It's been more than a decade since the seminal report "To Err is Human" by the Institute of Medicine. The report made waves when it estimated that 1.5 million people are affected by medical errors and that nearly 100,000 die annually as a result of medical errors. Some of those numbers have been debated, but there is no doubt that medical error is a significant issue in medicine that needs to be addressed.
Most errors are "systems errors,"-- flaws in the system, such as a different medications in similar-looking packages. These errors are usually easier to identify and simpler to fix. Certainly the electronic medical record is making strides in minimizing error due to illegible handwriting, drug interactions, misplaced paper records, etc.
Error due to the individuals is less common but in much harder to address. Computers and electronic medical records can help us, but they have their limitations. The first step in dealing with individual error is convincing healthcare workers to come forward and admit errors when they occur. This is one of the biggest challenges in the field of error prevention.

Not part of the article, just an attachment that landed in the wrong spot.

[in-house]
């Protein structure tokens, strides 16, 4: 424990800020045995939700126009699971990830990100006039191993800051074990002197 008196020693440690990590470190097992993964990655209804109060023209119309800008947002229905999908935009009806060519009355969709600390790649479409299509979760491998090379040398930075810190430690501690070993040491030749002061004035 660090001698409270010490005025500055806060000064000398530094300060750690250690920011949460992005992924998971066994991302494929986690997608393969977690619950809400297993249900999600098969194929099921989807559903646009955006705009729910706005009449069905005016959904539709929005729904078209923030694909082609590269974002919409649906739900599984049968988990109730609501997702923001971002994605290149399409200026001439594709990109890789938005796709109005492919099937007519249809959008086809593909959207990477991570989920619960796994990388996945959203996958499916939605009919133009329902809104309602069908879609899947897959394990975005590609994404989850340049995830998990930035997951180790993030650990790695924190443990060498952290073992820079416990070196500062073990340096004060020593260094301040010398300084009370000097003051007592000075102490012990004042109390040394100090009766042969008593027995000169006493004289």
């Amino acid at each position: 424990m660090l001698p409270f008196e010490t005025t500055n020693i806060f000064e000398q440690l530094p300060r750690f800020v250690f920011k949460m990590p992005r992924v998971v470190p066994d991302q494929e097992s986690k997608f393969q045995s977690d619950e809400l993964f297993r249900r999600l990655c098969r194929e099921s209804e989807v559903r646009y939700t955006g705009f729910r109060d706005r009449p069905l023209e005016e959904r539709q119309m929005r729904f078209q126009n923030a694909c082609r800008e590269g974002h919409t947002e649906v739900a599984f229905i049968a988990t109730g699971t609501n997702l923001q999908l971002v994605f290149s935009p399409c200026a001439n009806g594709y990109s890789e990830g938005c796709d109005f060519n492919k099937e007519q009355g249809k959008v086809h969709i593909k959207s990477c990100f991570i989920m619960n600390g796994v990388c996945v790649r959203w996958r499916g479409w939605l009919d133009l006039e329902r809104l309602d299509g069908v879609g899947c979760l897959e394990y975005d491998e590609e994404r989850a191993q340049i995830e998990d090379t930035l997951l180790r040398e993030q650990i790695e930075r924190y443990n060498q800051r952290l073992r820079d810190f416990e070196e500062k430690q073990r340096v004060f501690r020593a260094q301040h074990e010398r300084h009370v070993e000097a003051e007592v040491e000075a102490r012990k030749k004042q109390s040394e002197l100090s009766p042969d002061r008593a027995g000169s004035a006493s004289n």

Obviously the fear of lawsuits is an enormous deterrents. Most doctors-- they are the ones who are sued the most-- have a nearly reflexive fear of saying anything that might result in a malpractice suit. Increasingly, there is a recognition that we need legal protections for doctors who admit errors and apologize to patients, but that only addresses one part of the issue.
The emotional resistance to admitting error, the shame and guilt, are powerful barriers to owning up to error. These emotions cannot be legislated away. In this month's issue of "Health Affairs," I write about a medical error I committed as a doctor-in-training. It has taken me nearly two decades to speak publicly about this because of how painful it was. However, speaking openly about our errors is the only way to teach the newer generation of doctors how to be honest about error.
I invite you to read the full article in "Health Affairs" magazine and share your thoughts. (The essay was also reprinted in the Washington Post.). Here's the beginning.
Danielle Ofri is a writer and practicing internist at New York City's Bellevue Hospital. She is the editor-in-chief of the Bellevue Literary Review. Her newest book is Medicine in Translation: Journeys with my Patients.
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